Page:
Make sure the https port 443 is included in your firewall configuration. See Install Firewall (ufw).

Install certificate:
$ sudo certbot --apache -d -d
The Let's Encrypt Certificate is only valid for 90 days.  However the certbot installation includes a cron script that auto renews the certificate 30 days before expiration.  The script is located at /etc/cron.d.  You can test the renewal process by running the following command:
$ sudo certbot renew --dry-run


$ sudo apt install exim4

Set a fully qualified domain name (FQDN) for the server

$ sudo hostnamectl set-hostname

Update /etc/hosts file

$ sudo nano /etc/hosts
Edit the file as follows: localhost
To verify changes relog-in and run the following
hostname -f

Configure Exim4

$ sudo dpkg-reconfigure exim4-config
  1. select Internet Site
  2. system mail name: hostname.domain
  3. IP-addresses to listen on for incoming SMTP connections: default
  4. Other destinations for which mail is accepted: hostname; localhost
  5. Domains to relay mail for: leave blank
  6. Machines to relay mail for: leave blank
  7. Keep number of DNS-queries minimal (Dial-on-Demand)? default (No)
  8. Delivery method for local mail: default (mbox format in /var/mail/)
  9. Split configuration into small files?: default (no)

Check status:

$ sudo systemctl status exim4

Test send email:

$ sudo exim -v [email protected]
From: [email protected]
Subject: Foobar
Text Text Text
Ctl+D to send

Install TLS Certificate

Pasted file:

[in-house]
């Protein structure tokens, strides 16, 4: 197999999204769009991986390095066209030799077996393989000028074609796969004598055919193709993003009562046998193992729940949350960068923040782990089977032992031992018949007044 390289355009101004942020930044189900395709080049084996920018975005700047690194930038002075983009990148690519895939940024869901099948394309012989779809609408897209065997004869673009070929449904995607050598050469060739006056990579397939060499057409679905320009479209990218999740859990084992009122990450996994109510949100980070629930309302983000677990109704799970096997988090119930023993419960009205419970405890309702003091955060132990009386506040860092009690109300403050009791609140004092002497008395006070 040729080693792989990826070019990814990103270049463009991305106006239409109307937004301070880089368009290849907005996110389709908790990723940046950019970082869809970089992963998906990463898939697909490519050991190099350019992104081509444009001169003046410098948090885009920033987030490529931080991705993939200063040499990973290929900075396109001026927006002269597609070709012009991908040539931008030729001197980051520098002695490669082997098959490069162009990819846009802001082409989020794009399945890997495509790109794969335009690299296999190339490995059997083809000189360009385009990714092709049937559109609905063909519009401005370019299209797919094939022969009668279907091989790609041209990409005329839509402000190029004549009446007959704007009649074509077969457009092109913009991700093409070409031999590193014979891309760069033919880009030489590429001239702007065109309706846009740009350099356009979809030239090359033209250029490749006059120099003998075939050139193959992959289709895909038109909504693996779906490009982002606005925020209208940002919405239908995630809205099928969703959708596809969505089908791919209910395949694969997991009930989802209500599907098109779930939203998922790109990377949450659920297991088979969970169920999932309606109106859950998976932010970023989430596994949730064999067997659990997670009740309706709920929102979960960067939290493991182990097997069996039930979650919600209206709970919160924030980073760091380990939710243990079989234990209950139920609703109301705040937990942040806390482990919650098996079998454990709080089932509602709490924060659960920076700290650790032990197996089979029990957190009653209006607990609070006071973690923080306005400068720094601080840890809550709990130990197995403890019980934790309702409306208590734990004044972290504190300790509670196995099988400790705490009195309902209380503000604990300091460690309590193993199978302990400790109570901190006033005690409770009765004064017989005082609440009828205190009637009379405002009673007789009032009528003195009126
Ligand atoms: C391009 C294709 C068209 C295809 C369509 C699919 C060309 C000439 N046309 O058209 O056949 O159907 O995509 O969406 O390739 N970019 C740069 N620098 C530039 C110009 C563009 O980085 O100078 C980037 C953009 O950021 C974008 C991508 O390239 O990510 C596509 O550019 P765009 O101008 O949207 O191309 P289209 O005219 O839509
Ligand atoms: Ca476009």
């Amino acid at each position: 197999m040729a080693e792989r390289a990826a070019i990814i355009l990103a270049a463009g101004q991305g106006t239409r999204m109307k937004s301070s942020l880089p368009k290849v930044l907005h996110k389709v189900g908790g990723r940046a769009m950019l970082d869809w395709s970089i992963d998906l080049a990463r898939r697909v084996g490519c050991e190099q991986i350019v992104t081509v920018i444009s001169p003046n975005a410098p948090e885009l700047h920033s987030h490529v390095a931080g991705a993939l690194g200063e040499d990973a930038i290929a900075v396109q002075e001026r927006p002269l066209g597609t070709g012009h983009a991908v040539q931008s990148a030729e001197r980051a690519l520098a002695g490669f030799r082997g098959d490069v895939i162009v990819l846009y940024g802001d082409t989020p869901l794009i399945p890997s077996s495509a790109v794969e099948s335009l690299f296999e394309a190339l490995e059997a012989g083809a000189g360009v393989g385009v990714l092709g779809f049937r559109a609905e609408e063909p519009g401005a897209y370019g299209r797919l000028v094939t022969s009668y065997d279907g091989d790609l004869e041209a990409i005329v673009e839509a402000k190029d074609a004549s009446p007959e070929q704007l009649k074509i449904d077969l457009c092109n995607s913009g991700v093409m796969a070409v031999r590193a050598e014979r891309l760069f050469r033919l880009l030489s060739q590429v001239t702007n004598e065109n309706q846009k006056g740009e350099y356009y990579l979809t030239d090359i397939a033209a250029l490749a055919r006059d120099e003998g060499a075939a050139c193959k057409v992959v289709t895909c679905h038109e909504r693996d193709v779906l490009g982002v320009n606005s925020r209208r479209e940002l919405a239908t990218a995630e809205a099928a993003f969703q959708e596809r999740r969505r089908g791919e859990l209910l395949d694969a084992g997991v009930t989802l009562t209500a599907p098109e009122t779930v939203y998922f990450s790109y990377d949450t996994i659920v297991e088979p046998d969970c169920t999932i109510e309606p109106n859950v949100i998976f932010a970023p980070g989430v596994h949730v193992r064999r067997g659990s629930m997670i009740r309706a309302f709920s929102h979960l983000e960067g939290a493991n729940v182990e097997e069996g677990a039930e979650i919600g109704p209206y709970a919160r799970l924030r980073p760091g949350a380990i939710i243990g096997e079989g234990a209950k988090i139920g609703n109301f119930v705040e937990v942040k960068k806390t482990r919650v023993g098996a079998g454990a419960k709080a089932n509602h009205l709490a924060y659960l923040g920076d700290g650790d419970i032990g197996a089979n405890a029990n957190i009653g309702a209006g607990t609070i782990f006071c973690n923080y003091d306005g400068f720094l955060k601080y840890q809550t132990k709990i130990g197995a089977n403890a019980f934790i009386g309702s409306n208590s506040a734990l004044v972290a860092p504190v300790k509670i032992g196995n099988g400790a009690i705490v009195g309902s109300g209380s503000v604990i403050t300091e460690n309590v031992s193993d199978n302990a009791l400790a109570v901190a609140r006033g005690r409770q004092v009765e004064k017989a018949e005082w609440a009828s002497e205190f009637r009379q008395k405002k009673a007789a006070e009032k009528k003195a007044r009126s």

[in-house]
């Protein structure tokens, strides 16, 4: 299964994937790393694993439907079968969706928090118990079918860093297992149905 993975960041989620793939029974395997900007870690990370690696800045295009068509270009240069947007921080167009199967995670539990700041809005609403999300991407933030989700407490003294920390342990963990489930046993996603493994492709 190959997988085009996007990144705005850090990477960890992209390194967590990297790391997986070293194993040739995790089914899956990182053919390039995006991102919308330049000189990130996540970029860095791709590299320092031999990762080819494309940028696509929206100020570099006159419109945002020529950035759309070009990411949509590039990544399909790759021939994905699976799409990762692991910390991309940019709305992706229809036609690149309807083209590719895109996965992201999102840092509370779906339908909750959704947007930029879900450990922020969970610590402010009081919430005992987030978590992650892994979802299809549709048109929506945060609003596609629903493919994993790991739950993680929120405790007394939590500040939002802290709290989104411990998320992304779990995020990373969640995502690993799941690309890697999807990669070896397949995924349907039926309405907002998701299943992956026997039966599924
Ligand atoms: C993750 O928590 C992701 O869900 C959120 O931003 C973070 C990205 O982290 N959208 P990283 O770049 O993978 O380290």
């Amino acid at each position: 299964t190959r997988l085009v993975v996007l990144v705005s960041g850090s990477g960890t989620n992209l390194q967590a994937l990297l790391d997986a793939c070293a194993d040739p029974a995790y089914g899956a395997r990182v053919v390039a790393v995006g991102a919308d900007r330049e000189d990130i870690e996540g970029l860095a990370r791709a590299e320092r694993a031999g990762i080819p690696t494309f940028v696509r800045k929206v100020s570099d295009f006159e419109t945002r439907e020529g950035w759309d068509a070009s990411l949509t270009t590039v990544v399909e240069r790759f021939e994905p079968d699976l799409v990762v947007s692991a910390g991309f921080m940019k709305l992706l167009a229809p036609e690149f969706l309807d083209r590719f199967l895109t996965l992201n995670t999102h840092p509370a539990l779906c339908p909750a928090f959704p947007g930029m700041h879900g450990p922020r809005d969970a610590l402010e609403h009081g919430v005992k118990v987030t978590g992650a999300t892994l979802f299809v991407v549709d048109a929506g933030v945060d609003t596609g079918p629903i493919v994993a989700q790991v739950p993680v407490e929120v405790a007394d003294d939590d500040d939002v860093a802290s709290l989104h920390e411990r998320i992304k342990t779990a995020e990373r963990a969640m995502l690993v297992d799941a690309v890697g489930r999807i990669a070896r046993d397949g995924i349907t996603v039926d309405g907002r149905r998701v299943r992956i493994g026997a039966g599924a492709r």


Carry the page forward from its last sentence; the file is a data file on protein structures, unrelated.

See Secure Website on instructions on installing a Let's Encrypt certificate.  If you already installed a certificate for your website you can append the existing certificate by rerunning the certbot commend with your mail server added at the end. You will be asked if you want to expand your existing certificate.

Install Remote Desktop

Debian includes Gnome desktop by default.  To keep the installation space to a minimum uninstall Gnome.
$ sudo apt purge `dpkg --get-selections | grep gnome | cut -f 1`
$ sudo apt -f install
$ sudo apt purge `dpkg --get-selections | grep deinstall | cut -f 1`
$ sudo apt -f install

Install xfce

Switch to root
$ sudo -i
Use tasksel tool to install desktop environment.
# tasksel
A GUI screen will open.  Select the following then click OK:

  • Debian desktop environment
  • ...xfce
  • SSH Server
Reboot the server

Desktop Remote Login

Add ports 5900 to 5999 to the firewall
$ sudo ufw allow 5900:5999/tcp
$ sudo ufw allow 5900:5999/udp
Install XRDP and TigerVNC server

$ sudo apt-get install xrdp tigervnc-standalone-server
Start and enable XRDP service
$ systemctl start xrdp
$ systemctl enable xrdp
Start a remote desktop session.  Choose Xvnc as the session type.  Log in with your username and password.